We further understood that all horses in the UK had to hold a horse passport issued by a Defra approved passport issuing organisation (PIO). Passports could also be obtained from a different appropriate issuing body if they had their headquarters based in an EU Member State under the relevant legislation. There were a number of different PIOs available, some of which also managed studbooks. The IMHPS was a Defra approved PIO that was designated as managing the studbook for the International Miniature Pony which meant that they only issued passports for that breed. The IMHPS operated 15 separate sub-registers and so all horses which they passported would be entered onto one of those registers. The registers included three for horses described as Falabella: one for horses that were DNA tested from both parents and where bloodlines were proven to be from Argentina; one for ‘pure-bred’ Falabella horses without DNA testing or blend horses that were over 75% Falabella; and one for part-bred Falabella horses. We understood that the determination of the category which appeared on an individual horse’s passport was based on the information provided by the applicant and that it was the responsibility of the relevant PIO to satisfy themselves regarding that information. We also understood that information about which specific register a horse was on was information which could easily be obtained from the PIO.
We acknowledged that the advertiser had provided evidence that the relevant horses held passports issued by the IMHPS and that they were registered with them as Falabellas, although they had not in all cases provided evidence of which register they were on. However, because the majority of horses described as Falabella within the UK would not be registered with a Falabella studbook and many of them would not be pure bred, we considered that ads for horses described as Falabella needed to make clear the basis for that claim so that consumers could make an informed decision. If a horse had a passport from the IMHPS or a different appropriate issuing body from a member state, and was registered in a “Falabella” category we considered it would be unlikely to mislead consumers if it was described as a Falabella, provided the individual ad stated: which PIO the horse was passported with; the specific register the horse was registered under, including if it was classified as ‘part-bred’ or not by the issuing authority; and provided an explanation of or link to the category definition. It should also include any information held by the advertiser regarding the breed status of the sire and dam, including whether they were known to be part-bred.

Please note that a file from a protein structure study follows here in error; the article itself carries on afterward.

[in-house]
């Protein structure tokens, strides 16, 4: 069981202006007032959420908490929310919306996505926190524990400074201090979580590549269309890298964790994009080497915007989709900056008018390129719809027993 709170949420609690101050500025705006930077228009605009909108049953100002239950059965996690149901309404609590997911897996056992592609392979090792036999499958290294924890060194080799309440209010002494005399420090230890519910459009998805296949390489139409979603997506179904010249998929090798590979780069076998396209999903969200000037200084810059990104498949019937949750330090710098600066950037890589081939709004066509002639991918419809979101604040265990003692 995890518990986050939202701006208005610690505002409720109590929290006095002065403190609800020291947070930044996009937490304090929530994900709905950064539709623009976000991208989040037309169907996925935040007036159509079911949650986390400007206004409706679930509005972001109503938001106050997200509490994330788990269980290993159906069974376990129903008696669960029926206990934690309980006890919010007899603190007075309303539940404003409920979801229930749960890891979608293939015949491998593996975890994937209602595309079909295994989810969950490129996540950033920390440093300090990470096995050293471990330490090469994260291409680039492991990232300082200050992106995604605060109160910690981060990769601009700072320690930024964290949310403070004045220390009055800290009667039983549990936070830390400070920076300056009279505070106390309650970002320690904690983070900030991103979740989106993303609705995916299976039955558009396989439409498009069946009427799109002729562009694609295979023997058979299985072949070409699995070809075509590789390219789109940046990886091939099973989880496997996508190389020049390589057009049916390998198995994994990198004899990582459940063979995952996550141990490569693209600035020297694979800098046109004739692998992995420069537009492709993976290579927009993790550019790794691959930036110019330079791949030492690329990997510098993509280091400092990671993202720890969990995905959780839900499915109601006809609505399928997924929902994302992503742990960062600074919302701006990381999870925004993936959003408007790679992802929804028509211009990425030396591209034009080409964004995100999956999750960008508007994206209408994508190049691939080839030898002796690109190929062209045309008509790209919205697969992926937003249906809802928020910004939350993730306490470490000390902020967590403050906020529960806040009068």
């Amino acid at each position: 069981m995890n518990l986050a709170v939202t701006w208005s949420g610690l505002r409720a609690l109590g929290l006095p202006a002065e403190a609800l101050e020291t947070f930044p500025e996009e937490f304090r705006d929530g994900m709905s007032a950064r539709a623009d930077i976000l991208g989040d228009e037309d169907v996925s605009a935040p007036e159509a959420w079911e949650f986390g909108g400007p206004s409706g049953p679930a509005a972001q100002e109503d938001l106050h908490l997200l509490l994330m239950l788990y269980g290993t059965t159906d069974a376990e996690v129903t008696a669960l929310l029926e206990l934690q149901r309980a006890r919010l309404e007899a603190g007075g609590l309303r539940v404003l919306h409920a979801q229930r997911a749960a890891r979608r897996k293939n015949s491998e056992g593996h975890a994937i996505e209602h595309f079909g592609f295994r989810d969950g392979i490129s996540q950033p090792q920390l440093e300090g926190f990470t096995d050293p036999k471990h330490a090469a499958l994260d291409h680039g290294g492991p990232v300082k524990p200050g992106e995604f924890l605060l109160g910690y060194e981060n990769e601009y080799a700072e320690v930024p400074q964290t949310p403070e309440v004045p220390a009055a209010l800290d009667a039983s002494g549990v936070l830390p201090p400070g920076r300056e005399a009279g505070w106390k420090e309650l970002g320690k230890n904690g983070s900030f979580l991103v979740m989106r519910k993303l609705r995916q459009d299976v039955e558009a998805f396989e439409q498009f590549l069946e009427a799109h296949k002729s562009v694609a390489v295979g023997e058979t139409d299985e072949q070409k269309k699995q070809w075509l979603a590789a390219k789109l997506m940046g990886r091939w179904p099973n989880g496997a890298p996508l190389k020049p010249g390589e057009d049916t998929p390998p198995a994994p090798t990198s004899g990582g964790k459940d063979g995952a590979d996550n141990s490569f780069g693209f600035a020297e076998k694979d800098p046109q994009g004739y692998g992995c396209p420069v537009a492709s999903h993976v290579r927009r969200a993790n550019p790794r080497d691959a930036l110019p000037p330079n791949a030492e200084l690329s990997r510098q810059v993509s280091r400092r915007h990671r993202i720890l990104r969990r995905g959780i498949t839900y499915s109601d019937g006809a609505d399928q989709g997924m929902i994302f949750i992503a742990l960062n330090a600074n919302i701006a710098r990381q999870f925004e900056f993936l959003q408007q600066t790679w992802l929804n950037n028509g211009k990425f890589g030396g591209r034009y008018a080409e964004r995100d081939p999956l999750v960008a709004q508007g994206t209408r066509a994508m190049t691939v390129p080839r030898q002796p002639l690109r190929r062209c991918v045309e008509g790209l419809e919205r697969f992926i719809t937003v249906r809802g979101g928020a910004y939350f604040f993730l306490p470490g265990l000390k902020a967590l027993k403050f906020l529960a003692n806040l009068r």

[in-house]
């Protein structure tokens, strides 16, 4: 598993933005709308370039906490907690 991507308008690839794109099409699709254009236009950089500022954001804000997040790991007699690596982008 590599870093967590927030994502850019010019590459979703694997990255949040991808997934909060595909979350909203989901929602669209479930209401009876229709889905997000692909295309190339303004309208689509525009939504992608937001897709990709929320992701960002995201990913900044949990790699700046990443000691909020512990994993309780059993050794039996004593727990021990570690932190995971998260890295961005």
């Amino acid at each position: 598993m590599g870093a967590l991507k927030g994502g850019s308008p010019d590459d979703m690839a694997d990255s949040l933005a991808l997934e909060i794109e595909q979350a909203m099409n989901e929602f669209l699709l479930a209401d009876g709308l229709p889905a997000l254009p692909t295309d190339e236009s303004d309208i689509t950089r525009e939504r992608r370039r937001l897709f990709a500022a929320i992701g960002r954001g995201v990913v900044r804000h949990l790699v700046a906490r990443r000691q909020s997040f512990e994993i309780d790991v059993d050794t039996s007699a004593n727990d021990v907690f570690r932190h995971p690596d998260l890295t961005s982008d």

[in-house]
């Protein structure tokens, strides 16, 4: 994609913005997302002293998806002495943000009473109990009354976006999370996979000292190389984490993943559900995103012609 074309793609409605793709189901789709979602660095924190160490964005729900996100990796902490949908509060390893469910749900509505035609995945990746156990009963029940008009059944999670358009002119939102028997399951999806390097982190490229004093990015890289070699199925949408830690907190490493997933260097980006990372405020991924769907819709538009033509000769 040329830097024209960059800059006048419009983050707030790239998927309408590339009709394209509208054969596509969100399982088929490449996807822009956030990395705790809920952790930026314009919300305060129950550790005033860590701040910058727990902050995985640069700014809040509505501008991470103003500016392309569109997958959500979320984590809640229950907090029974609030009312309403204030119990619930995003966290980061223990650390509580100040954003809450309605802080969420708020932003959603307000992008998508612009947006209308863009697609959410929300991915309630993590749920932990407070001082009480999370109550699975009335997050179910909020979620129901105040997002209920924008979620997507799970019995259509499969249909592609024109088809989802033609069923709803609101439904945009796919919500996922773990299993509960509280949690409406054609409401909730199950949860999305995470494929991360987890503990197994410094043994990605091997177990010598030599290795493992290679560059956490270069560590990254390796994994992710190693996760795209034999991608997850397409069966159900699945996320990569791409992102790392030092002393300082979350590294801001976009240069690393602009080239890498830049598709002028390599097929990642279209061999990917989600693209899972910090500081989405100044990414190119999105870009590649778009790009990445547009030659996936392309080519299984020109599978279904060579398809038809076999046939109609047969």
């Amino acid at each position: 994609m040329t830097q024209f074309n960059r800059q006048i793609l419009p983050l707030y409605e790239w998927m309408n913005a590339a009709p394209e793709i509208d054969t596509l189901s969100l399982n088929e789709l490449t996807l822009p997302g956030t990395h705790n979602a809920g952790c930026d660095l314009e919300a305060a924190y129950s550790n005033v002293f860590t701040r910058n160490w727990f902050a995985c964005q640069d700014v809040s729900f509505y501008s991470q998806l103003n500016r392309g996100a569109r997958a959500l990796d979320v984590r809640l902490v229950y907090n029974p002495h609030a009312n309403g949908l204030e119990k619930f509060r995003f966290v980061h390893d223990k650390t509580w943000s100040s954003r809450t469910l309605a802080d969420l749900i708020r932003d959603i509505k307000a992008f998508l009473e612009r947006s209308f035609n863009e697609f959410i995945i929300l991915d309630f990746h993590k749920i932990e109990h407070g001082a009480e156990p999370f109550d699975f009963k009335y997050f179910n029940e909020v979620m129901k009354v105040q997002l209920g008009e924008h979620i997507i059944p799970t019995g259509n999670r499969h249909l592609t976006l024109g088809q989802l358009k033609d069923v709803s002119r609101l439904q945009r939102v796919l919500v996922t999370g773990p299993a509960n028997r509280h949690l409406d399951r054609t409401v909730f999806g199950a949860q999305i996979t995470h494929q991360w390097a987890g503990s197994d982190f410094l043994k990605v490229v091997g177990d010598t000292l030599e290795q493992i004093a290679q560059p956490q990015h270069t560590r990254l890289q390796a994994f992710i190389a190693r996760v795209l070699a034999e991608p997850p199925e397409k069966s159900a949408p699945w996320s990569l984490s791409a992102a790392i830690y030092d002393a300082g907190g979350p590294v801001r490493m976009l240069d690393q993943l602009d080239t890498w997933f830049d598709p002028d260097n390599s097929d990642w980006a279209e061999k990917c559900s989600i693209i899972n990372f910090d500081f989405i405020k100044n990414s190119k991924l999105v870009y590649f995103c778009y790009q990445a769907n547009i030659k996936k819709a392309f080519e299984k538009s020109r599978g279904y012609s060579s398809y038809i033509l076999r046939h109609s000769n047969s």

We considered that because not all Falabella horses bred in the UK were likely to be “pure bred”, in order to avoid misleading consumers the ads should state the parentage information held by the breeder or keeper. Therefore, if a horse had a passport from the IMHPS or a different appropriate issuing body from a member state, and was registered in a “Falabella” category it would be unlikely to mislead consumers if it was listed as a Falabella, as long as the individual ad stated the specific category the horse was registered under, if known, including if it was classified as ‘part-bred’ by the issuing authority and provided an explanation or link to the category definition. It should also include any information held by the advertiser regarding the breed status of the sire and dam, including whether they were known to be part-bred.
While the ad included some information regarding the horses, such as the identity of the sire and dam, the pedigree name and passport number, it did not state which category of the register each horse was in, or specify those which were part-bred, or any information about the parentage in terms of breed status. We therefore concluded that the ad was misleading.
The ad breached CAP Code (Edition 12) rules 3.1, 3.3 (Misleading advertising) and 3.9 (Qualification).
The ad must not appear again in its current form. We told Sandbeck Farm to ensure that in the future each listing for horses described as Falabella included the information they held to substantiate the “Falabella” claim – which PIO the horse was passported with; the specific register the horse was registered under, including if it was classified as ‘part-bred’ or not by the issuing authority; and provided an explanation of or link to the category definition. It should also include any information held by the advertiser regarding the breed status of the sire and dam, including whether they were known to be part-bred.